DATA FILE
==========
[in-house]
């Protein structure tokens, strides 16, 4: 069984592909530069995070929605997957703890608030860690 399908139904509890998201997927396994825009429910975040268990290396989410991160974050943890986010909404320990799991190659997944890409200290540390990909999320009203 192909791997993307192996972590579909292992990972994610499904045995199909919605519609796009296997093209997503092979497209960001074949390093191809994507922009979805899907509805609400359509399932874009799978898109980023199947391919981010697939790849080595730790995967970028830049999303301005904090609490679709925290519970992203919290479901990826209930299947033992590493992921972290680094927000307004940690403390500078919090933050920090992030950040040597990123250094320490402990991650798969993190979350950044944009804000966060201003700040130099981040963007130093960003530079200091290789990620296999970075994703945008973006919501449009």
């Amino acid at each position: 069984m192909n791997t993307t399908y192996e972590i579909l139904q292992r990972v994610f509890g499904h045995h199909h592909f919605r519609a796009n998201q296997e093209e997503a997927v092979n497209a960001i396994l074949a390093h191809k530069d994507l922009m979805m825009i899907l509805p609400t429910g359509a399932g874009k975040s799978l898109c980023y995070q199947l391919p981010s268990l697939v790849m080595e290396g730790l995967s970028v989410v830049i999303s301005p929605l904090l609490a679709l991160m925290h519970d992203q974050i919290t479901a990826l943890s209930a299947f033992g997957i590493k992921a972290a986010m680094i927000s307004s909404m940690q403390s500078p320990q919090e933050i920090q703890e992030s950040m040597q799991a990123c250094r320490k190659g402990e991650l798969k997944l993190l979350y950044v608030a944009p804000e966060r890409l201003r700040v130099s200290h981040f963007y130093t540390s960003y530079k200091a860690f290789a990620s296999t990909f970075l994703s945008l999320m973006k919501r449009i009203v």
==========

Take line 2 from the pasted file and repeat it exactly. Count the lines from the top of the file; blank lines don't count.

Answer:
């Protein structure tokens, strides 16, 4: 069984592909530069995070929605997957703890608030860690 399908139904509890998201997927396994825009429910975040268990290396989410991160974050943890986010909404320990799991190659997944890409200290540390990909999320009203 192909791997993307192996972590579909292992990972994610499904045995199909919605519609796009296997093209997503092979497209960001074949390093191809994507922009979805899907509805609400359509399932874009799978898109980023199947391919981010697939790849080595730790995967970028830049999303301005904090609490679709925290519970992203919290479901990826209930299947033992590493992921972290680094927000307004940690403390500078919090933050920090992030950040040597990123250094320490402990991650798969993190979350950044944009804000966060201003700040130099981040963007130093960003530079200091290789990620296999970075994703945008973006919501449009």